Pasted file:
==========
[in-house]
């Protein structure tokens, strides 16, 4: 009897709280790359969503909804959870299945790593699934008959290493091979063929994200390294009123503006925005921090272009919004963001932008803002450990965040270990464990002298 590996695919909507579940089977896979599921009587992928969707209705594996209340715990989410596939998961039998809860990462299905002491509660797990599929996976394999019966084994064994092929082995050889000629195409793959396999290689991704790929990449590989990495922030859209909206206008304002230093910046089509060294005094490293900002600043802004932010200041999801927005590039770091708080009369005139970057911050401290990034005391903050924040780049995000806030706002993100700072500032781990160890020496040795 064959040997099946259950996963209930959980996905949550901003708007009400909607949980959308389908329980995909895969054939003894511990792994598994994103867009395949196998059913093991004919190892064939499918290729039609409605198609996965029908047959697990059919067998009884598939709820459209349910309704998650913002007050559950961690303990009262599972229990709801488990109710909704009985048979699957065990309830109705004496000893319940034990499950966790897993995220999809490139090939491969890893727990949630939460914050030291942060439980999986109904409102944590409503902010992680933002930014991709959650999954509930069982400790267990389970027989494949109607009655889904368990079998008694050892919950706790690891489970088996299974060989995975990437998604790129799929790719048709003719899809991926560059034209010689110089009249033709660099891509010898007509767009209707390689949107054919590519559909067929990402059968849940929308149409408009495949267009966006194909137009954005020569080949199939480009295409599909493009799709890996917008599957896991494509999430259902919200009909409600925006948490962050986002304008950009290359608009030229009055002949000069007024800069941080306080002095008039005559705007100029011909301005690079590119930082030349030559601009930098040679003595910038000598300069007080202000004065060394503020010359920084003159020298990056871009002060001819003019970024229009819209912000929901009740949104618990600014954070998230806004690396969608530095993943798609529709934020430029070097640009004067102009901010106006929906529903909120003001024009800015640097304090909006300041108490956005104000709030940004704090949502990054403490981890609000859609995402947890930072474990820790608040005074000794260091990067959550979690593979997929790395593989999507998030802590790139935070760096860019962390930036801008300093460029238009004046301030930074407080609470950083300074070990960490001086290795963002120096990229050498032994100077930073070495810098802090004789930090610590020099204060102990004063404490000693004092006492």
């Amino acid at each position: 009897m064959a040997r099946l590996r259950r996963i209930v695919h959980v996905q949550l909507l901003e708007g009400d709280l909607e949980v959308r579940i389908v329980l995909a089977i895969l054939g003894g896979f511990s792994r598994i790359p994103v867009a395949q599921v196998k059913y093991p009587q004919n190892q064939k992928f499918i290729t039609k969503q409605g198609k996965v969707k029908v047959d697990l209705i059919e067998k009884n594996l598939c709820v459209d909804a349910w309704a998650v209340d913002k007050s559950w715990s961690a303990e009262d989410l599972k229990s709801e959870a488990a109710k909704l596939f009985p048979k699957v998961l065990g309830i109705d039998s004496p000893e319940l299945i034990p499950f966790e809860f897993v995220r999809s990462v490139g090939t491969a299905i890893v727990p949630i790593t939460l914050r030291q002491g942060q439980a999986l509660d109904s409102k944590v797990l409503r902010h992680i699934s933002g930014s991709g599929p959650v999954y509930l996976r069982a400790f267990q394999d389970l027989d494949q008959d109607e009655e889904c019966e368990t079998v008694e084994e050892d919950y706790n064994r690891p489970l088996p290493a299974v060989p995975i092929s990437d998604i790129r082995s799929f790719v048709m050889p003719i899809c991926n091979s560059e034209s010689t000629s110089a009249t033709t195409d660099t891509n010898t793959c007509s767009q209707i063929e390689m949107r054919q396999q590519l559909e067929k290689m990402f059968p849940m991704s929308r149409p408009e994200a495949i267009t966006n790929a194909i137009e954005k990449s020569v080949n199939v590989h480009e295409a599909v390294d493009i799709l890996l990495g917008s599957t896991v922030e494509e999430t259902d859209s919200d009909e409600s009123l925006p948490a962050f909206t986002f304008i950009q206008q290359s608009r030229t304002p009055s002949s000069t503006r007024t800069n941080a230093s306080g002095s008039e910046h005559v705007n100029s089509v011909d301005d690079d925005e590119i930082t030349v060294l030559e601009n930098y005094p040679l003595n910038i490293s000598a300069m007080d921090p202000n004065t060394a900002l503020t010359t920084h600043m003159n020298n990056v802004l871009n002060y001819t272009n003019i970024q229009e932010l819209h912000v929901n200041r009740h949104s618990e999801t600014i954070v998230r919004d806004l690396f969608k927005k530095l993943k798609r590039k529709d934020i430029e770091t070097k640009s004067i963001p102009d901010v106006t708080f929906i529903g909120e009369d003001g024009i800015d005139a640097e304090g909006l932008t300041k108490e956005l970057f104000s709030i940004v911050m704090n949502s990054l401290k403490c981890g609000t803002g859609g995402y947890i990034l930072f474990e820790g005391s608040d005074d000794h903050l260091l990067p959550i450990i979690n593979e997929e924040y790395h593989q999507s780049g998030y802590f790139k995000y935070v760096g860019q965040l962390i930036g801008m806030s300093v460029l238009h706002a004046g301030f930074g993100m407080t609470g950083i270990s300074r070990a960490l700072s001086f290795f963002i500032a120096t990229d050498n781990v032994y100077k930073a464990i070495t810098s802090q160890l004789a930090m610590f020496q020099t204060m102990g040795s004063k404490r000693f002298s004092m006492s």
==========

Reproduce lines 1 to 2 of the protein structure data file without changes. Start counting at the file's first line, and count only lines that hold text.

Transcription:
[in-house]
């Protein structure tokens, strides 16, 4: 009897709280790359969503909804959870299945790593699934008959290493091979063929994200390294009123503006925005921090272009919004963001932008803002450990965040270990464990002298 590996695919909507579940089977896979599921009587992928969707209705594996209340715990989410596939998961039998809860990462299905002491509660797990599929996976394999019966084994064994092929082995050889000629195409793959396999290689991704790929990449590989990495922030859209909206206008304002230093910046089509060294005094490293900002600043802004932010200041999801927005590039770091708080009369005139970057911050401290990034005391903050924040780049995000806030706002993100700072500032781990160890020496040795 064959040997099946259950996963209930959980996905949550901003708007009400909607949980959308389908329980995909895969054939003894511990792994598994994103867009395949196998059913093991004919190892064939499918290729039609409605198609996965029908047959697990059919067998009884598939709820459209349910309704998650913002007050559950961690303990009262599972229990709801488990109710909704009985048979699957065990309830109705004496000893319940034990499950966790897993995220999809490139090939491969890893727990949630939460914050030291942060439980999986109904409102944590409503902010992680933002930014991709959650999954509930069982400790267990389970027989494949109607009655889904368990079998008694050892919950706790690891489970088996299974060989995975990437998604790129799929790719048709003719899809991926560059034209010689110089009249033709660099891509010898007509767009209707390689949107054919590519559909067929990402059968849940929308149409408009495949267009966006194909137009954005020569080949199939480009295409599909493009799709890996917008599957896991494509999430259902919200009909409600925006948490962050986002304008950009290359608009030229009055002949000069007024800069941080306080002095008039005559705007100029011909301005690079590119930082030349030559601009930098040679003595910038000598300069007080202000004065060394503020010359920084003159020298990056871009002060001819003019970024229009819209912000929901009740949104618990600014954070998230806004690396969608530095993943798609529709934020430029070097640009004067102009901010106006929906529903909120003001024009800015640097304090909006300041108490956005104000709030940004704090949502990054403490981890609000859609995402947890930072474990820790608040005074000794260091990067959550979690593979997929790395593989999507998030802590790139935070760096860019962390930036801008300093460029238009004046301030930074407080609470950083300074070990960490001086290795963002120096990229050498032994100077930073070495810098802090004789930090610590020099204060102990004063404490000693004092006492």